Watauga Lake, nestled in the Appalachian Mountains and the Cherokee National Forest in northeastern Tennessee, enjoys the most stunningly beautiful lake and mountain views in the ‘Volunteer State’. Started in 1942 and finally dammed on the last day of 1948, Watauga Lake is the TVA’s highest-elevated reservoir in Tennessee. Surrounded by densely forested mountains in the “high country”, Watauga Lake sits 1,959 feet above sea level at “full pool” (full summertime elevation). At Watauga Lake, it’s usually a few degrees cooler than similar locations closer to sea level.


Watauga’s surface covers 10.05 square miles of two mostly-rural Tennessee counties: Johnson County and Carter County. Watauga Lake is accessible only by winding mountain roads. The Appalachian Trail crosses the southwestern tip of Watauga Lake. The lake is located south of Mountain City (Tennessee), west of Boone (North Carolina), east of Elizabethton (Tennessee), southeast of Bristol (Tennessee), southwest of Damascus (Virginia), and northeast of Johnson City (Tennessee).

We started our trip in Boone and had to stop at Stick Boys Bakery.  Then we proceeded on to Tennessee and saw the lake from many different angels. We ate lunch at a seafood restaurant overlooking the lake and the food was very good.  We returned how through Banner Elk and past GrandfatherMountain.

We stopped and took pictures of the mountain laurel that are so pretty so I am sharing one of those pictures with you here.


As you can see, we had a very enjoyable road trip.  Thanks for stopping by.


Fried Steak – Chicken Fried or Country Style

A summer tradition at our house is country style steak with mashed potatoes and fried okra.  Several months ago my California cousin forwarded the following chicken fried steak recipe.  It seemed very similar to the country style steak that I make.  However, I had never tenderized my steak in a brine.  I gave this recipe a try and it had to be the best country style steak I have ever made.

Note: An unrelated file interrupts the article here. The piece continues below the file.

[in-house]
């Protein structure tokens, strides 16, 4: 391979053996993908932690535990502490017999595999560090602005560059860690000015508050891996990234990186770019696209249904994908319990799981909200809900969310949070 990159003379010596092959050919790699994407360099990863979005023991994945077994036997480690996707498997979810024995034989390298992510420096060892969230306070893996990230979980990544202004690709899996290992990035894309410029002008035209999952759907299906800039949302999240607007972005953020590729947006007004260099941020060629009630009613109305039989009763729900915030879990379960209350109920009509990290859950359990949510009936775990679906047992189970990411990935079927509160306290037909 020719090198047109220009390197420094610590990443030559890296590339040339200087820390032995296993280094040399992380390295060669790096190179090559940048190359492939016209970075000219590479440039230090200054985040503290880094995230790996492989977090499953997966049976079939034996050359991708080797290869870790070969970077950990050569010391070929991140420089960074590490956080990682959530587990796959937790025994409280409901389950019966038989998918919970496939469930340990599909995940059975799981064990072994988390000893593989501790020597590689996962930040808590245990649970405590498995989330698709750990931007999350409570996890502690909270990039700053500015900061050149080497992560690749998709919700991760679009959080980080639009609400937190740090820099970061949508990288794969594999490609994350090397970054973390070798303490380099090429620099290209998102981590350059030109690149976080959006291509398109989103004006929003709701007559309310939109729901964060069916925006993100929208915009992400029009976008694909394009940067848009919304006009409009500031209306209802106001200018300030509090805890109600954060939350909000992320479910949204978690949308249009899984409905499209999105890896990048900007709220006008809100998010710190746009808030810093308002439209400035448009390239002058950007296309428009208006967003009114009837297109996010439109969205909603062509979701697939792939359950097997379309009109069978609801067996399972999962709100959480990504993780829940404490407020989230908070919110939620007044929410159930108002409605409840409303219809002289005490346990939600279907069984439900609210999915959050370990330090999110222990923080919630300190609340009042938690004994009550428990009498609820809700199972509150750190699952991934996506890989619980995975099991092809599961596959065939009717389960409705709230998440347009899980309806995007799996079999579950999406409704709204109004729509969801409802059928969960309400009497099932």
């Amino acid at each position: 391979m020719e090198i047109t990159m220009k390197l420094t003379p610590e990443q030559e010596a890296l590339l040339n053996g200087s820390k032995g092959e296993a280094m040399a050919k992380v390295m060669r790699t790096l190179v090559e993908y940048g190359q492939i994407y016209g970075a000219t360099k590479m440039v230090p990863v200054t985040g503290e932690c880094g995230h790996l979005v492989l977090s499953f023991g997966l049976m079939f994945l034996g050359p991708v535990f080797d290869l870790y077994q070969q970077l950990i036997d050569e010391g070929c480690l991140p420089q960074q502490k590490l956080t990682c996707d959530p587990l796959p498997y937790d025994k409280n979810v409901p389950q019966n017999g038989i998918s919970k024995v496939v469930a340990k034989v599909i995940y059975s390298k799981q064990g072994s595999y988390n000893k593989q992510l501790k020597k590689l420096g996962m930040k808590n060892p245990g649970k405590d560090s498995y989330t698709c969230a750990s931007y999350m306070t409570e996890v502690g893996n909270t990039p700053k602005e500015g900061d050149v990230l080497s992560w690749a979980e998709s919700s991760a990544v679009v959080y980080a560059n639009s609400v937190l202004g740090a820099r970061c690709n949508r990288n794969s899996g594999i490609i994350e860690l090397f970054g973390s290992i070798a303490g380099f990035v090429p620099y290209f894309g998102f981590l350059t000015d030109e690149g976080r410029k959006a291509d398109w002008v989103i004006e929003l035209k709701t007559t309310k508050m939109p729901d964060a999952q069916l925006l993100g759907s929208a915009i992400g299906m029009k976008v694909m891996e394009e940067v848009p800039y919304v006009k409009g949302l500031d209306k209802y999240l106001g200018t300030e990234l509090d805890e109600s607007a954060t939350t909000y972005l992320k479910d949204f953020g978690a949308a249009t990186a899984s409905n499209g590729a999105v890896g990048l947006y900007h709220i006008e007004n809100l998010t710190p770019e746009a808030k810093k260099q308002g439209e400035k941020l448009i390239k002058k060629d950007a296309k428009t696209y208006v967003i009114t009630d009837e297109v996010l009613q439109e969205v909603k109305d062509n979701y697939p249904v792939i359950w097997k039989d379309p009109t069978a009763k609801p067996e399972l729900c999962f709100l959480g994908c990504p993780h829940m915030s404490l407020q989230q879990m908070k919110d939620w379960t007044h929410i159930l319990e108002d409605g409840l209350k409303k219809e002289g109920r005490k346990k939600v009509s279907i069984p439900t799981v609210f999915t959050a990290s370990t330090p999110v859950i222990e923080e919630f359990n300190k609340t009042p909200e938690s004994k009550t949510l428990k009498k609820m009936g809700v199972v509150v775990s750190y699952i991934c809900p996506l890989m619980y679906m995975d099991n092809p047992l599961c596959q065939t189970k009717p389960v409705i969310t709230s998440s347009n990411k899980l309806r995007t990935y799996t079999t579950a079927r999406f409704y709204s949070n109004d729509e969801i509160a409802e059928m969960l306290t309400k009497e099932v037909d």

Chicken Fried Steak

2-3 Lbs. of Tenderized Cube Steak ½ inch thick

2 Tbsp. Table salt for Brine

Tenderize meat, place in shallow pan or baking disk, cover with cold water.  Add table salt to create a brine solution.  Cover and refrigerate for 2 hours or overnight.

For Breading:

2 cups self rising flour  1 tsp. Paprika 1 tsp. garlic powder 1 tsp onion powder, 1 Tbsp. Kosher Salt, 1 tsp. black pepper, 1 scallion (green part only, finely chopped)

Heat 4 inches of oil over medium heat at 350 degrees.  (deep skillet)

In a shallow bowl, stir together flour, paprika, garlic and onion powder.  One by one lift steaks out of brine and drop into seasoned flour.  Coat well, shake off excess, repeat – dipping steaks back into the solution and then flour again.

Drop steaks (two at a time) into hot oil for approximately 10-12 minutes on each side.  (until brown and crispy).  Remove and rest for 10 minutes.

As I was reading through the recipe, I realized he had not shared his gravy recipe with me.  I make country style steak and it is not white gravy but brown gravy.  It is my understanding that chicken fried steak has white gravy.  I do plan to ask my California cousin for his recipe.